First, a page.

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Chymotrypsin activity signals to intestinal epithelium by protease-activated receptor-dependent mechanisms.

BACKGROUND AND PURPOSE: Chymotrypsin is a pancreatic protease secreted into the lumen of the small intestine to digest food proteins. We hypothesized that chymotrypsin activity may be found close to epithelial cells and that chymotrypsin signals to them via protease-activated receptors (PARs). We deciphered molecular pharmacological mechanisms and gene expression regulation for chymotrypsin signalling in intestinal epithelial cells.

EXPERIMENTAL APPROACH: The presence and activity of chymotrypsin were evaluated by Western blot and enzymatic activity tests in the luminal and mucosal compartments of murine and human gut samples. The ability of chymotrypsin to cleave the extracellular domain of PAR1 or PAR2 was assessed using cell lines expressing N-terminally tagged receptors. The cleavage site of chymotrypsin on PAR1 and PAR2 was determined by HPLC-MS analysis. The chymotrypsin signalling mechanism was investigated in CMT93 intestinal epithelial cells by calcium mobilization assays and Western blot analyses of (ERK1/2) phosphorylation. The transcriptional consequences of chymotrypsin signalling were analysed on colonic organoids.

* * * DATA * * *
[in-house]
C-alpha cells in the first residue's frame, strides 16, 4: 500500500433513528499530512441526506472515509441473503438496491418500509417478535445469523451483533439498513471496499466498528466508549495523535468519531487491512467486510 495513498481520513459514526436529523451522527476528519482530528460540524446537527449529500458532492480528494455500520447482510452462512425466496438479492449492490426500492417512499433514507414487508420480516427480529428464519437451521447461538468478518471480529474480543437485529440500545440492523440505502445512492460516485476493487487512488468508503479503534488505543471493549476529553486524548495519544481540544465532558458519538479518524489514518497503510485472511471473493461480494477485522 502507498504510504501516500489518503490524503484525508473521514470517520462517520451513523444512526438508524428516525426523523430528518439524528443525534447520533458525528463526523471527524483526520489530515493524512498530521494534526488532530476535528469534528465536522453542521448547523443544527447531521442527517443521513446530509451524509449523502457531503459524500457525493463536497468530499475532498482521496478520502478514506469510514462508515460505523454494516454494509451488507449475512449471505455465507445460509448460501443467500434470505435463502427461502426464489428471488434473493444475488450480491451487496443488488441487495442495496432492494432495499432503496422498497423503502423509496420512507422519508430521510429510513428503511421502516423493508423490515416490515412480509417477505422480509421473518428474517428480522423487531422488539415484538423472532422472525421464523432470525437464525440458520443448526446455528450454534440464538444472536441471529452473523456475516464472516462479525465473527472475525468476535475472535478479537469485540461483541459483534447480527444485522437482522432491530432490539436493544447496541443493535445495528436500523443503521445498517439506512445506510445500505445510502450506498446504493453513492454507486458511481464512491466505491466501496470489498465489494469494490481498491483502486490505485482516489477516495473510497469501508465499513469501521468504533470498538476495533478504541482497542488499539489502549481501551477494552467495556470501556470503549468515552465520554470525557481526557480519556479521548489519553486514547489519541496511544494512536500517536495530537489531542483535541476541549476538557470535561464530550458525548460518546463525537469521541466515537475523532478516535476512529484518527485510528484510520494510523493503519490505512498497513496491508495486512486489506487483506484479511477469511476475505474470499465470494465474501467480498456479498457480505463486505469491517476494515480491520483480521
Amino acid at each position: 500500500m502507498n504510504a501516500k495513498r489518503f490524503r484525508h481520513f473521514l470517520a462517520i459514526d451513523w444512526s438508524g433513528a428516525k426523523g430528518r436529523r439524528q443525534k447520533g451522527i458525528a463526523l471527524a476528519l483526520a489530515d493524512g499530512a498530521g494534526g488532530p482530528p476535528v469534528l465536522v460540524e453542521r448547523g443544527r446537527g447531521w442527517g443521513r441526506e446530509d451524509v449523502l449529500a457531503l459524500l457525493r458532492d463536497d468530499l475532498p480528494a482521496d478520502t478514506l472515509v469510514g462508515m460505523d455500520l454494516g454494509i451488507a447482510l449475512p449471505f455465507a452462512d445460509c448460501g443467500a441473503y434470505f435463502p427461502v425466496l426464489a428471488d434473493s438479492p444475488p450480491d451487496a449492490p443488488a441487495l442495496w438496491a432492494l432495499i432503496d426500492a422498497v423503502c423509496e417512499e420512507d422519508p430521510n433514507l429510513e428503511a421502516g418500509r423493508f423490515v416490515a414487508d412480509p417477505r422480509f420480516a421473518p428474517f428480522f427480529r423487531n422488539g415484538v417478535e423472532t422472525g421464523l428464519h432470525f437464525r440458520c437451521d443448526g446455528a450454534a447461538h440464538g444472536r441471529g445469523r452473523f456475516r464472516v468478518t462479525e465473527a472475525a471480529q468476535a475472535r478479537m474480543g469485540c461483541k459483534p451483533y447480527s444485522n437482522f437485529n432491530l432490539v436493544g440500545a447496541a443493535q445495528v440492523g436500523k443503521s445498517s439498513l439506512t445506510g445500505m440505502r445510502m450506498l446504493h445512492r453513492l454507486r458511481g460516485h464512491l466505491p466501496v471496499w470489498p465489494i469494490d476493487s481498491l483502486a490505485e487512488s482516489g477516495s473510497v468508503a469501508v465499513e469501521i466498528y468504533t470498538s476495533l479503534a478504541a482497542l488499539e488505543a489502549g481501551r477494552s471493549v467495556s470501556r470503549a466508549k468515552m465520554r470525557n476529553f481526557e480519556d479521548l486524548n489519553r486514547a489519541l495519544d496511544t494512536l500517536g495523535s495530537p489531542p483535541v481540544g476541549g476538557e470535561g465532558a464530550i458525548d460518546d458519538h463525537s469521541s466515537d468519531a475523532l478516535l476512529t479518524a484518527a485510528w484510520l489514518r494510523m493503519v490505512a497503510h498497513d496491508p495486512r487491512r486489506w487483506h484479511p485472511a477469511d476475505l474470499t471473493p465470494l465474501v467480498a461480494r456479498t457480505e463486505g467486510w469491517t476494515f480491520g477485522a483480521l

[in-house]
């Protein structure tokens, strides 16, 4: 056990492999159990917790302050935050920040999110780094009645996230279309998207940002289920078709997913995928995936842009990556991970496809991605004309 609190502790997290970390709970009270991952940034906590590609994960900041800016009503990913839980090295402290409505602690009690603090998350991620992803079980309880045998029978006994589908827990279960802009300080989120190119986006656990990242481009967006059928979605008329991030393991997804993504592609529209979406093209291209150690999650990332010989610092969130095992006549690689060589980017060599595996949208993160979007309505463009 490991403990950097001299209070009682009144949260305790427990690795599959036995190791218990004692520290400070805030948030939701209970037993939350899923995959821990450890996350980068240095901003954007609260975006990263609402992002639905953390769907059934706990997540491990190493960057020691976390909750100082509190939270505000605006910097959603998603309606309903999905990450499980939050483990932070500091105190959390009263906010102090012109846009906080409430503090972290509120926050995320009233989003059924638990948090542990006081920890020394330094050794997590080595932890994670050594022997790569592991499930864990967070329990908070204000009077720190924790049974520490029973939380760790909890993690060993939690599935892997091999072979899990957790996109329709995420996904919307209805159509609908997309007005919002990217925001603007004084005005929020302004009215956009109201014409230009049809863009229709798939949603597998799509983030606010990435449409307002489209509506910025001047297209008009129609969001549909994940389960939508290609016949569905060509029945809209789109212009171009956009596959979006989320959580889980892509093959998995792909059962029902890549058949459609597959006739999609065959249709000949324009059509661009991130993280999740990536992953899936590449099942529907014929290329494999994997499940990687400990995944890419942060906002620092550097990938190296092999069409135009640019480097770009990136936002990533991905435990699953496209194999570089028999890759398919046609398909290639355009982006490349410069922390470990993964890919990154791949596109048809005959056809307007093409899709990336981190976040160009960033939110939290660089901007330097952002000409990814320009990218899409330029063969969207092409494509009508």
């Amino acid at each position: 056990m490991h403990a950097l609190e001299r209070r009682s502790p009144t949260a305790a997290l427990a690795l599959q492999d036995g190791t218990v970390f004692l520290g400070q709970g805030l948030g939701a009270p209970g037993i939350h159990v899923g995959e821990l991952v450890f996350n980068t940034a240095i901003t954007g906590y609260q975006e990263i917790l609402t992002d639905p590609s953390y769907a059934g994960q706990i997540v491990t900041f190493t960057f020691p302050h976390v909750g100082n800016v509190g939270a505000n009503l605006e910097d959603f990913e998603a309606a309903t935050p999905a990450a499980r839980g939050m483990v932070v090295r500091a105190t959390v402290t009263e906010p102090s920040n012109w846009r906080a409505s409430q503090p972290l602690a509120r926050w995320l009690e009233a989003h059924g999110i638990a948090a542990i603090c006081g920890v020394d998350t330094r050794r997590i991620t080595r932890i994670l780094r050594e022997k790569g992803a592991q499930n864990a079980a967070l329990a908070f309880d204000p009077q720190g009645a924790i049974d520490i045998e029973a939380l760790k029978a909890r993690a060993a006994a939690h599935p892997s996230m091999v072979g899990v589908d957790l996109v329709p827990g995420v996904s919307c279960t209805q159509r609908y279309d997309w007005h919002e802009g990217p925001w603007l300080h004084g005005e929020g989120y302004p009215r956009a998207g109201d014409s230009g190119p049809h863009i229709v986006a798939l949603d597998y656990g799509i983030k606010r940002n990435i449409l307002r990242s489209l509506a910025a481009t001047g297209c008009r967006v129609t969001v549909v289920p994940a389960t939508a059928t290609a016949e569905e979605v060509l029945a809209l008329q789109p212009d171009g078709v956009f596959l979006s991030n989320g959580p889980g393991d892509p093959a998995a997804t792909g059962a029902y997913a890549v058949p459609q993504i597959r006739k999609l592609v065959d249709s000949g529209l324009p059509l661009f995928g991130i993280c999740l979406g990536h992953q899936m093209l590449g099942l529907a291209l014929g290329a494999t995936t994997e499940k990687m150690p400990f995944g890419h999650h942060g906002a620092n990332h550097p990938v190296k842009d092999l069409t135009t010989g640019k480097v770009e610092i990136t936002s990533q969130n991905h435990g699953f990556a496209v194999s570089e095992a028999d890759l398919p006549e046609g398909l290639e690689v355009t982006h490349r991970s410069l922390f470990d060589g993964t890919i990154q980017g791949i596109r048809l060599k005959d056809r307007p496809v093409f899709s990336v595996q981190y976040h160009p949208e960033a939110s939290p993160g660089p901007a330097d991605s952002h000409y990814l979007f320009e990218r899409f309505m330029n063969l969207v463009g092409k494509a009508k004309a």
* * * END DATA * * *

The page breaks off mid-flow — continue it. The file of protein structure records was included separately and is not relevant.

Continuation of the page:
KEY RESULTS: We found that chymotrypsin was present and active in the vicinity of the colonic epithelium. Molecular pharmacological studies have shown that chymotrypsin cleaves both PAR1 and PAR2 receptors. Chymotrypsin activated calcium and ERK1/2 signalling pathways through PAR2, and this pathway promoted interleukin-10 (IL-10) up-regulation in colonic organoids. In contrast, chymotrypsin disarmed PAR1, preventing further activation by its canonical agonist, thrombin.

CONCLUSION AND IMPLICATIONS: Our results highlight the ability of chymotrypsin to signal to intestinal epithelial cells via PARs, which may have important physiological consequences in gut homeostasis.

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